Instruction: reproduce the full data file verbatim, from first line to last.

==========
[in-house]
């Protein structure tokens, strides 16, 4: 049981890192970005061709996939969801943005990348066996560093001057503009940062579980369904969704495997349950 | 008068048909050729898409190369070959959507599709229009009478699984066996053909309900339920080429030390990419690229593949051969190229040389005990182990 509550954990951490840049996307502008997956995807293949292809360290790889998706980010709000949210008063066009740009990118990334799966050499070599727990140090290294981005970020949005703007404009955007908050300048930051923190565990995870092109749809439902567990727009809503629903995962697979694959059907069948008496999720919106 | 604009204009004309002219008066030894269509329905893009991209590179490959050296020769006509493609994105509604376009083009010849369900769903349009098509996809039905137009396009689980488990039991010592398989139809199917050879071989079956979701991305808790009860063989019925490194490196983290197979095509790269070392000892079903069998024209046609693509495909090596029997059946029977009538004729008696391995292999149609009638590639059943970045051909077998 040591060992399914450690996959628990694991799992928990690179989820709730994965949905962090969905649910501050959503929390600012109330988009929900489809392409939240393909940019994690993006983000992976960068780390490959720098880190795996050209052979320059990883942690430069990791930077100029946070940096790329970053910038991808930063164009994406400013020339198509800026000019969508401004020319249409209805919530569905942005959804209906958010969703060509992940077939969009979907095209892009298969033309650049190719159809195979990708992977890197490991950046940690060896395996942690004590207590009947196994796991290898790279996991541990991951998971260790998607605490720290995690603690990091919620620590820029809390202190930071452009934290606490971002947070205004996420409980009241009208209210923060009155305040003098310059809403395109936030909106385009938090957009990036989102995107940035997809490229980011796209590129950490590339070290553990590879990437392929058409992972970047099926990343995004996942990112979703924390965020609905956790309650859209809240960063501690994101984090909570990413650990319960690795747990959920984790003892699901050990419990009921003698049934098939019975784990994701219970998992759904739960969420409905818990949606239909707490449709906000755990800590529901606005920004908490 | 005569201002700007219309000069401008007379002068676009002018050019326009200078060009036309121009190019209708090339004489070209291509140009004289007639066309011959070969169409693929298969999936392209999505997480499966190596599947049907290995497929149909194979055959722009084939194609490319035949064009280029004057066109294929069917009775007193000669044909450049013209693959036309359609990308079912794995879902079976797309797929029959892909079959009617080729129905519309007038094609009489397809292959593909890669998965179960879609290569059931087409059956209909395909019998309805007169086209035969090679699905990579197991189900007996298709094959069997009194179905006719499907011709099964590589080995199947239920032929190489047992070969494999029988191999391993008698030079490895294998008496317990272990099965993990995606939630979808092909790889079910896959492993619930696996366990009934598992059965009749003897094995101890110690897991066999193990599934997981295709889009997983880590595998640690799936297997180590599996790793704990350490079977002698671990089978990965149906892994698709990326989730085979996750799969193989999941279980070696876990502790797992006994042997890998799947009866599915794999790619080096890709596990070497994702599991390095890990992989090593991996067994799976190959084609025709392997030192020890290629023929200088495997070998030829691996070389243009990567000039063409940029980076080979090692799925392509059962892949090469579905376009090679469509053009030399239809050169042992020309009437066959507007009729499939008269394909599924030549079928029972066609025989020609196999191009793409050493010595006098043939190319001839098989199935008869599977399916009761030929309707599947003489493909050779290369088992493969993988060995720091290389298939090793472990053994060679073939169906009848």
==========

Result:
[in-house]
């Protein structure tokens, strides 16, 4: 049981890192970005061709996939969801943005990348066996560093001057503009940062579980369904969704495997349950 | 008068048909050729898409190369070959959507599709229009009478699984066996053909309900339920080429030390990419690229593949051969190229040389005990182990 509550954990951490840049996307502008997956995807293949292809360290790889998706980010709000949210008063066009740009990118990334799966050499070599727990140090290294981005970020949005703007404009955007908050300048930051923190565990995870092109749809439902567990727009809503629903995962697979694959059907069948008496999720919106 | 604009204009004309002219008066030894269509329905893009991209590179490959050296020769006509493609994105509604376009083009010849369900769903349009098509996809039905137009396009689980488990039991010592398989139809199917050879071989079956979701991305808790009860063989019925490194490196983290197979095509790269070392000892079903069998024209046609693509495909090596029997059946029977009538004729008696391995292999149609009638590639059943970045051909077998 040591060992399914450690996959628990694991799992928990690179989820709730994965949905962090969905649910501050959503929390600012109330988009929900489809392409939240393909940019994690993006983000992976960068780390490959720098880190795996050209052979320059990883942690430069990791930077100029946070940096790329970053910038991808930063164009994406400013020339198509800026000019969508401004020319249409209805919530569905942005959804209906958010969703060509992940077939969009979907095209892009298969033309650049190719159809195979990708992977890197490991950046940690060896395996942690004590207590009947196994796991290898790279996991541990991951998971260790998607605490720290995690603690990091919620620590820029809390202190930071452009934290606490971002947070205004996420409980009241009208209210923060009155305040003098310059809403395109936030909106385009938090957009990036989102995107940035997809490229980011796209590129950490590339070290553990590879990437392929058409992972970047099926990343995004996942990112979703924390965020609905956790309650859209809240960063501690994101984090909570990413650990319960690795747990959920984790003892699901050990419990009921003698049934098939019975784990994701219970998992759904739960969420409905818990949606239909707490449709906000755990800590529901606005920004908490 | 005569201002700007219309000069401008007379002068676009002018050019326009200078060009036309121009190019209708090339004489070209291509140009004289007639066309011959070969169409693929298969999936392209999505997480499966190596599947049907290995497929149909194979055959722009084939194609490319035949064009280029004057066109294929069917009775007193000669044909450049013209693959036309359609990308079912794995879902079976797309797929029959892909079959009617080729129905519309007038094609009489397809292959593909890669998965179960879609290569059931087409059956209909395909019998309805007169086209035969090679699905990579197991189900007996298709094959069997009194179905006719499907011709099964590589080995199947239920032929190489047992070969494999029988191999391993008698030079490895294998008496317990272990099965993990995606939630979808092909790889079910896959492993619930696996366990009934598992059965009749003897094995101890110690897991066999193990599934997981295709889009997983880590595998640690799936297997180590599996790793704990350490079977002698671990089978990965149906892994698709990326989730085979996750799969193989999941279980070696876990502790797992006994042997890998799947009866599915794999790619080096890709596990070497994702599991390095890990992989090593991996067994799976190959084609025709392997030192020890290629023929200088495997070998030829691996070389243009990567000039063409940029980076080979090692799925392509059962892949090469579905376009090679469509053009030399239809050169042992020309009437066959507007009729499939008269394909599924030549079928029972066609025989020609196999191009793409050493010595006098043939190319001839098989199935008869599977399916009761030929309707599947003489493909050779290369088992493969993988060995720091290389298939090793472990053994060679073939169906009848």